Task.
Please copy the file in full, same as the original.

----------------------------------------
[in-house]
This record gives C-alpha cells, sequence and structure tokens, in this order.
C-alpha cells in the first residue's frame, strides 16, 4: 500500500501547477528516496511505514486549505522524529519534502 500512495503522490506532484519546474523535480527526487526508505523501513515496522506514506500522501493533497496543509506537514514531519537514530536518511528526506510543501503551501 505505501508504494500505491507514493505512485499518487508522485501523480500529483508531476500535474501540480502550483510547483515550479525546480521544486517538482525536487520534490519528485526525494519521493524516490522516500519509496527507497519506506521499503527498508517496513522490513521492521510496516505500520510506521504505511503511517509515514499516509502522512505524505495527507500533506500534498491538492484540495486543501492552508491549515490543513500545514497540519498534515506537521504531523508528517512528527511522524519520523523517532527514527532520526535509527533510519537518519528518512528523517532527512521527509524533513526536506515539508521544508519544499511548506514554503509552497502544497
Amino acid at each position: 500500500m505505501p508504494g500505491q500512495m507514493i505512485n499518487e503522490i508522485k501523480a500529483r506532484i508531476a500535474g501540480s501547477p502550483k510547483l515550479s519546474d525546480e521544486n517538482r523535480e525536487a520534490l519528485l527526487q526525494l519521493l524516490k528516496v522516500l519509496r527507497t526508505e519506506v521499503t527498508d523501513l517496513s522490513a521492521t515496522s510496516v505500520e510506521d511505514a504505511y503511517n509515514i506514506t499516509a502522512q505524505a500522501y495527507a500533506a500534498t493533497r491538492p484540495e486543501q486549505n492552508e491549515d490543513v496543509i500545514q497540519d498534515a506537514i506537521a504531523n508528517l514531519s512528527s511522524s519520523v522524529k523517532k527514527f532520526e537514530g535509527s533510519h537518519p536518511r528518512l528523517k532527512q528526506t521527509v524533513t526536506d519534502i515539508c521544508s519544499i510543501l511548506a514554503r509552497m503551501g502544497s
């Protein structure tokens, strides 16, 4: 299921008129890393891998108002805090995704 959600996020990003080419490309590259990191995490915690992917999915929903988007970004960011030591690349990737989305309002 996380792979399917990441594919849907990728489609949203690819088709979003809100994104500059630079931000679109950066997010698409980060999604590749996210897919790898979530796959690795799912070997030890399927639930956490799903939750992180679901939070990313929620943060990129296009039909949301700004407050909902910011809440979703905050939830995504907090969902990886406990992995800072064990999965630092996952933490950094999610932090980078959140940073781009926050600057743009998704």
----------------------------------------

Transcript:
[in-house]
This record gives C-alpha cells, sequence and structure tokens, in this order.
C-alpha cells in the first residue's frame, strides 16, 4: 500500500501547477528516496511505514486549505522524529519534502 500512495503522490506532484519546474523535480527526487526508505523501513515496522506514506500522501493533497496543509506537514514531519537514530536518511528526506510543501503551501 505505501508504494500505491507514493505512485499518487508522485501523480500529483508531476500535474501540480502550483510547483515550479525546480521544486517538482525536487520534490519528485526525494519521493524516490522516500519509496527507497519506506521499503527498508517496513522490513521492521510496516505500520510506521504505511503511517509515514499516509502522512505524505495527507500533506500534498491538492484540495486543501492552508491549515490543513500545514497540519498534515506537521504531523508528517512528527511522524519520523523517532527514527532520526535509527533510519537518519528518512528523517532527512521527509524533513526536506515539508521544508519544499511548506514554503509552497502544497
Amino acid at each position: 500500500m505505501p508504494g500505491q500512495m507514493i505512485n499518487e503522490i508522485k501523480a500529483r506532484i508531476a500535474g501540480s501547477p502550483k510547483l515550479s519546474d525546480e521544486n517538482r523535480e525536487a520534490l519528485l527526487q526525494l519521493l524516490k528516496v522516500l519509496r527507497t526508505e519506506v521499503t527498508d523501513l517496513s522490513a521492521t515496522s510496516v505500520e510506521d511505514a504505511y503511517n509515514i506514506t499516509a502522512q505524505a500522501y495527507a500533506a500534498t493533497r491538492p484540495e486543501q486549505n492552508e491549515d490543513v496543509i500545514q497540519d498534515a506537514i506537521a504531523n508528517l514531519s512528527s511522524s519520523v522524529k523517532k527514527f532520526e537514530g535509527s533510519h537518519p536518511r528518512l528523517k532527512q528526506t521527509v524533513t526536506d519534502i515539508c521544508s519544499i510543501l511548506a514554503r509552497m503551501g502544497s
């Protein structure tokens, strides 16, 4: 299921008129890393891998108002805090995704 959600996020990003080419490309590259990191995490915690992917999915929903988007970004960011030591690349990737989305309002 996380792979399917990441594919849907990728489609949203690819088709979003809100994104500059630079931000679109950066997010698409980060999604590749996210897919790898979530796959690795799912070997030890399927639930956490799903939750992180679901939070990313929620943060990129296009039909949301700004407050909902910011809440979703905050939830995504907090969902990886406990992995800072064990999965630092996952933490950094999610932090980078959140940073781009926050600057743009998704």